Flashing can be made from all sorts of different metals. The type of metal used to make flashing typically varies by region. In southern climates, which are hot and humid, galvanized steel and aluminum are common. Copper is also an option, but it’s one of the more expensive flashing options available so many people do not choose this. Talk to a professional roofer about the best type of flashing for your region.
How to Maintain Chimney Flashing
Make a habit of visually inspecting your chimney flashing at least twice a year. That means actually climbing up on the roof and checking all around the chimney to look for any signs of breaks or cracks. Check to find out if the flashing is loose anywhere. Always use caution when you’re on the roof. Work with a buddy and take all safety precautions possible. You should also visually inspect your flashing after violent storms, heavy winds, and other extreme weather.
Flashing is usually sealed with caulk as it’s installed. You can always re-caulk the area around your flashing once or twice a year to help prevent leaks and wear. If your flashing is loose, apply roofing cement on the underside of the flashing and then secure the flashing with masonry nails or screws. Cover all exposed nail or screw heads with roofing cement. This is a relatively easy fix for a loose piece of flashing.
If you notice a bigger flashing problem, such as a piece of flashing that is missing or severely damaged, you’ll want to get a roofer to make the necessary repairs.
Don’t miss an opportunity to update your chimney flashing. For example, if you’re having your roof re-shingled, go ahead and have your chimney flashing replaced, too.
Do You Need Chimney Flashing?
Is roof flashing a necessity? Most roofers will tell you yes. Anything that can help to prevent water damage and keep your home safe is something you should have. It’s a relatively small investment to make. Roof flashing itself is not expensive, but it isn’t easy to install.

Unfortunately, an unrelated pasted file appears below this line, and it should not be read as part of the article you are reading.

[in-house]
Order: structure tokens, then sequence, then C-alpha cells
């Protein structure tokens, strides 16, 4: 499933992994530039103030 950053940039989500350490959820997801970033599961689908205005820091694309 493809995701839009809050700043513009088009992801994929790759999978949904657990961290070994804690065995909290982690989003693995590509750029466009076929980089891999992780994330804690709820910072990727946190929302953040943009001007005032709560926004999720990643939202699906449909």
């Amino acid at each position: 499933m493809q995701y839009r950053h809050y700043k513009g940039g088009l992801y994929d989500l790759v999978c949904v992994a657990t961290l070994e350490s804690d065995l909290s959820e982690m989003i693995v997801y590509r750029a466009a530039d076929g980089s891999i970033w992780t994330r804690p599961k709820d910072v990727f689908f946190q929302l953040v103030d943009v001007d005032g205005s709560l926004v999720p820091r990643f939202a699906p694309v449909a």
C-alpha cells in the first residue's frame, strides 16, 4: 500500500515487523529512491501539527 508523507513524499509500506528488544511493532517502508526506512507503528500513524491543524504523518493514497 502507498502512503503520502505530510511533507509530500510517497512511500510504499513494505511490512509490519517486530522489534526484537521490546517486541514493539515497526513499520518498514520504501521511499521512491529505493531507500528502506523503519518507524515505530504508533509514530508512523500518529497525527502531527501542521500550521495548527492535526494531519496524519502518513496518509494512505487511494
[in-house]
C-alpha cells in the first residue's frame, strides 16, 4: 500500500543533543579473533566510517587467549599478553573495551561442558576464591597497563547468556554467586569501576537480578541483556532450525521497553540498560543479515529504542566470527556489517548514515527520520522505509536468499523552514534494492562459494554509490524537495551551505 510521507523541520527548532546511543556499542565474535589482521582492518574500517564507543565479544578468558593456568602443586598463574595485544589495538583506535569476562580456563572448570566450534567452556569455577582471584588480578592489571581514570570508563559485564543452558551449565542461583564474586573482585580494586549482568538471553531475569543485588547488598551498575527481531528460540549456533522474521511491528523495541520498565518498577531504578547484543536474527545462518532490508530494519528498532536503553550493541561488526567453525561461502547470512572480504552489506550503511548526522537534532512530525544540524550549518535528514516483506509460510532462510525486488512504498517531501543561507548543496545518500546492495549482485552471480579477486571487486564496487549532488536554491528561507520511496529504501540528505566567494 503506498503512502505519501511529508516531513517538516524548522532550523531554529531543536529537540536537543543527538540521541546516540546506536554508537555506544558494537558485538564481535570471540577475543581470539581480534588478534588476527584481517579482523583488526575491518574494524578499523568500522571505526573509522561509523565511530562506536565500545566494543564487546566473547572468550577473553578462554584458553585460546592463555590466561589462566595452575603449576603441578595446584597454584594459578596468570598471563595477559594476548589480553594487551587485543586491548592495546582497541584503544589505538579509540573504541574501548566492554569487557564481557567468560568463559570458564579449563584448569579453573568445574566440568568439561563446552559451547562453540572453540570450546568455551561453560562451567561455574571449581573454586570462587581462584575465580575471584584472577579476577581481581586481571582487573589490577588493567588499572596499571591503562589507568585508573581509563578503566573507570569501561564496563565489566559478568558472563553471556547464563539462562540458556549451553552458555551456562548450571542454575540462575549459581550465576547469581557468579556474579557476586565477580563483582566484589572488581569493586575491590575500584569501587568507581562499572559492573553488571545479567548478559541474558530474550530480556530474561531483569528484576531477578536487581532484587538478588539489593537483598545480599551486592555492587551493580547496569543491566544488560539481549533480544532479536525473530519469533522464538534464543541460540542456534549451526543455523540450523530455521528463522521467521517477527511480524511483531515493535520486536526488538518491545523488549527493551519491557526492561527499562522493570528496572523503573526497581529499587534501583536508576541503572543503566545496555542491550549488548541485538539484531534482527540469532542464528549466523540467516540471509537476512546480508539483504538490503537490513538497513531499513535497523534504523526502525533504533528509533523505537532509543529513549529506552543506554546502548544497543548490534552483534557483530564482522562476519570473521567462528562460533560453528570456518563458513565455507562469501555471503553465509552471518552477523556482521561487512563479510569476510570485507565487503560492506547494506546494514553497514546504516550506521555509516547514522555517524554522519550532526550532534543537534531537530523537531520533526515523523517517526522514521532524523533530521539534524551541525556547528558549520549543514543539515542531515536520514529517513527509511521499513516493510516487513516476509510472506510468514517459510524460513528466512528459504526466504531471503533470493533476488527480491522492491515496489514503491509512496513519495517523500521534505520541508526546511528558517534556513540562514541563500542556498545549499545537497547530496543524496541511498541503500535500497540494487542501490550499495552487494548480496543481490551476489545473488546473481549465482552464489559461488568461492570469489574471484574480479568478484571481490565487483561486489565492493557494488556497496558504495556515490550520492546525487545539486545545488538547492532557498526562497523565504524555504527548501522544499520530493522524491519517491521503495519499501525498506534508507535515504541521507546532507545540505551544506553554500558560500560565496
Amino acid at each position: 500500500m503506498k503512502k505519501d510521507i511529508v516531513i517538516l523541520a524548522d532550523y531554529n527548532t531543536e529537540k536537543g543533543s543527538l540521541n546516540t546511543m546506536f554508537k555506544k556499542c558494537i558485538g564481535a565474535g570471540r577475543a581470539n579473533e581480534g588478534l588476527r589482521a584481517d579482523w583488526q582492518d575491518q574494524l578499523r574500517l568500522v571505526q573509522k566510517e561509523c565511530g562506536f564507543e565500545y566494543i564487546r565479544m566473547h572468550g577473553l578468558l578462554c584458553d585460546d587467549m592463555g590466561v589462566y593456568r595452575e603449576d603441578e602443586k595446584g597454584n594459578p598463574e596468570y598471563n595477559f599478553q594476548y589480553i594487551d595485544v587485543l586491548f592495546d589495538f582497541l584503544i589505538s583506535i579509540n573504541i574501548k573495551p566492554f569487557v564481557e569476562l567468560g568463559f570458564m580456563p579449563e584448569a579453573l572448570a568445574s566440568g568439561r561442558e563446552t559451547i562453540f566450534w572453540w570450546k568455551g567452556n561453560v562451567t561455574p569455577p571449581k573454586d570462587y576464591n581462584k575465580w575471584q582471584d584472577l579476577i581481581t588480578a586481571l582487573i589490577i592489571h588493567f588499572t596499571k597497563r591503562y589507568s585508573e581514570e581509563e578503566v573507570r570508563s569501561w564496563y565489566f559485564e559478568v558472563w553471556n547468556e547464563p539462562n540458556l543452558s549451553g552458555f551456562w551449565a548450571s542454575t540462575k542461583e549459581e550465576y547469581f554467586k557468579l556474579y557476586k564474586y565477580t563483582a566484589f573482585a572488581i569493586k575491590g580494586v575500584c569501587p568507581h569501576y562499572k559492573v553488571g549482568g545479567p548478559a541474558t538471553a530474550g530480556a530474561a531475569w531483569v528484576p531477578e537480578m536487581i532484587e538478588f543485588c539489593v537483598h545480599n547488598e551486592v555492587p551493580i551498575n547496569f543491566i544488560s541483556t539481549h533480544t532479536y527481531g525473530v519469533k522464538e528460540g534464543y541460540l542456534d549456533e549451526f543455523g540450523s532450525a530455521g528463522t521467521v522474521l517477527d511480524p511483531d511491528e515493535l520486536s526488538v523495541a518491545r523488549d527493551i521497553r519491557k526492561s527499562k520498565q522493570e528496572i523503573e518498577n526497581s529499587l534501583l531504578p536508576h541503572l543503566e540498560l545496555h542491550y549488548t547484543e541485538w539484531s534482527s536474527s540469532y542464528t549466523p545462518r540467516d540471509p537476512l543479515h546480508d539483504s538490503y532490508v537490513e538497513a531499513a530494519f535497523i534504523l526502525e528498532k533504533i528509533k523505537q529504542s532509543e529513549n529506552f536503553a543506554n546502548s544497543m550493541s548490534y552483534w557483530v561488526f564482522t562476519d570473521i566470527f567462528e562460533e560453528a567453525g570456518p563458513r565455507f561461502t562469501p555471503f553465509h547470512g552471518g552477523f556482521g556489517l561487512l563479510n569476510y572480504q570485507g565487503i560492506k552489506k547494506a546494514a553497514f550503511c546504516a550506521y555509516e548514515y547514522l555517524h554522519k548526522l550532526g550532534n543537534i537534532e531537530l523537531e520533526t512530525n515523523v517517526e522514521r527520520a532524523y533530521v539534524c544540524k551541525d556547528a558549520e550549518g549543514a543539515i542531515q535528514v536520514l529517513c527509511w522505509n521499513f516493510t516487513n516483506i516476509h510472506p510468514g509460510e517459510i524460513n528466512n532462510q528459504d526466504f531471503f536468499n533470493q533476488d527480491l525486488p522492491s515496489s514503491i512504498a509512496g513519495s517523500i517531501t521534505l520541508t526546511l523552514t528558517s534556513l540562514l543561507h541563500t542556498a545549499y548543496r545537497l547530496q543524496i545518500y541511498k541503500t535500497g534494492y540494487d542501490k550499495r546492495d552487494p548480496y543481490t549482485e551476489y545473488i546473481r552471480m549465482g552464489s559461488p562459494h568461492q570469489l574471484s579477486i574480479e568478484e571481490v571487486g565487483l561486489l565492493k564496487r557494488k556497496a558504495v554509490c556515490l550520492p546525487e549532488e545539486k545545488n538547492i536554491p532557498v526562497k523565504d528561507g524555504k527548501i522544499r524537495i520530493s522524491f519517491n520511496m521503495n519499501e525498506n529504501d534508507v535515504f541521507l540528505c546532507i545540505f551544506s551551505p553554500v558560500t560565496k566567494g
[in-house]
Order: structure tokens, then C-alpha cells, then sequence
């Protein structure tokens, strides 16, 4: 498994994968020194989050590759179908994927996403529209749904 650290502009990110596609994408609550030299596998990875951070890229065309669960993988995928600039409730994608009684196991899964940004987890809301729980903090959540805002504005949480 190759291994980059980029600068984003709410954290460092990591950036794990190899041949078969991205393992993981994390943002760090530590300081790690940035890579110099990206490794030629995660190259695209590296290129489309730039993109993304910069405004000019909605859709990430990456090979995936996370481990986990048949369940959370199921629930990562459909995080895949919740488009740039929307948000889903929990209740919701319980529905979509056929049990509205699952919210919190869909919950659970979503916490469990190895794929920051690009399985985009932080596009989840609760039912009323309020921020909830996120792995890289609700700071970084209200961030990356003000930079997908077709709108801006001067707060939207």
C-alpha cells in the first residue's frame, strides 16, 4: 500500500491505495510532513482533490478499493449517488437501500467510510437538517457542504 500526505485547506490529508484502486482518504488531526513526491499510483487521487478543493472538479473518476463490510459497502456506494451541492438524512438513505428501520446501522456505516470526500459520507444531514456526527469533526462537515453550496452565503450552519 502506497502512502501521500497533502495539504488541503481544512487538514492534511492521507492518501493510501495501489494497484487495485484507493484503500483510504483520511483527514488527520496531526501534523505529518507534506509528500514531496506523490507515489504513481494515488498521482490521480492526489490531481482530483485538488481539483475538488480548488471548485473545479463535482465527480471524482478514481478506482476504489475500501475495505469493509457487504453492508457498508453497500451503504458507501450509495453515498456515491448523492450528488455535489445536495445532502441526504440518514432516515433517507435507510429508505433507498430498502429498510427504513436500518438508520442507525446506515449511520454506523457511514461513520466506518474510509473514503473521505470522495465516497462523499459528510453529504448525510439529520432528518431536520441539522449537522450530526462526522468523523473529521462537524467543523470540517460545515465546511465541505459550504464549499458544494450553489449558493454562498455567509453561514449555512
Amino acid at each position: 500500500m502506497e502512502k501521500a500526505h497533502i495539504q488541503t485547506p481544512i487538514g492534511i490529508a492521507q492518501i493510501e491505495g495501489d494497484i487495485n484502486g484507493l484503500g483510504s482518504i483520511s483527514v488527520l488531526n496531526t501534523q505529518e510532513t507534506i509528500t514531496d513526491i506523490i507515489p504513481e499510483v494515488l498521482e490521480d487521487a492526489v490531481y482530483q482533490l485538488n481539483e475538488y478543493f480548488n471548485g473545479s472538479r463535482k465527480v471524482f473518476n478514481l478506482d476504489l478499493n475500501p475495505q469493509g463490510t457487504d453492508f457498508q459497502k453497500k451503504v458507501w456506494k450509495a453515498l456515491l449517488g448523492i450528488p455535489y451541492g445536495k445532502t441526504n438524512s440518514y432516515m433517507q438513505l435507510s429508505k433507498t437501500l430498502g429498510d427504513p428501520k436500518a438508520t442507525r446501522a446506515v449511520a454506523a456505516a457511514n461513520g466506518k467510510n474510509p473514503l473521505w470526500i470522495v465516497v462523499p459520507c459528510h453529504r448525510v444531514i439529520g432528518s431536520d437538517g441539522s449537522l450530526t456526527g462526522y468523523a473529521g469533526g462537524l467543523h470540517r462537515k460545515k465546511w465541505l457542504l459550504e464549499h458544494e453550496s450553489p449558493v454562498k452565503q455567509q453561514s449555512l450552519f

You will pay more for the labor to install roof flashing than for the flashing itself, but it’s well worth the money to get this done professionally and get the protection your home needs. You’ll end up paying a lot more if water causes damage to your home. Getting chimney flashing is much cheaper than replacing a lot of drywall.
When you know what chimney flashing does and how it’s supposed to look, you can maintain your flashing and take care of any problems that arise as soon as you notice them. Keep your flashing in good shape and you can keep preventing leaks in your home. All in all, it’s not a huge price to pay for having a fireplace. You still get all the perks of the fireplace, along with the added knowledge that your chimney flashing is in good shape.
KC Morgan has been a professional freelance writer since 2006. Over the last decade, KC has published thousands of articles and blog posts that have been read by millions. A DIYer in her free time, KC has written hundreds of how-tos, guides and tutorials for different DIY and improvement projects around the house.
KC’s articles have appeared in “Popular Mechanics,” and have been featured on Bob Vila’s website. KC has written in-depth DIY articles for Sears.com and Overstock.com, as well as dozens of other websites. When she’s not writing or DIYing, KC enjoys watching college basketball, playing with her cats and experimenting with new cupcake recipes. Follow KC on Twitter @KCMorganWrites.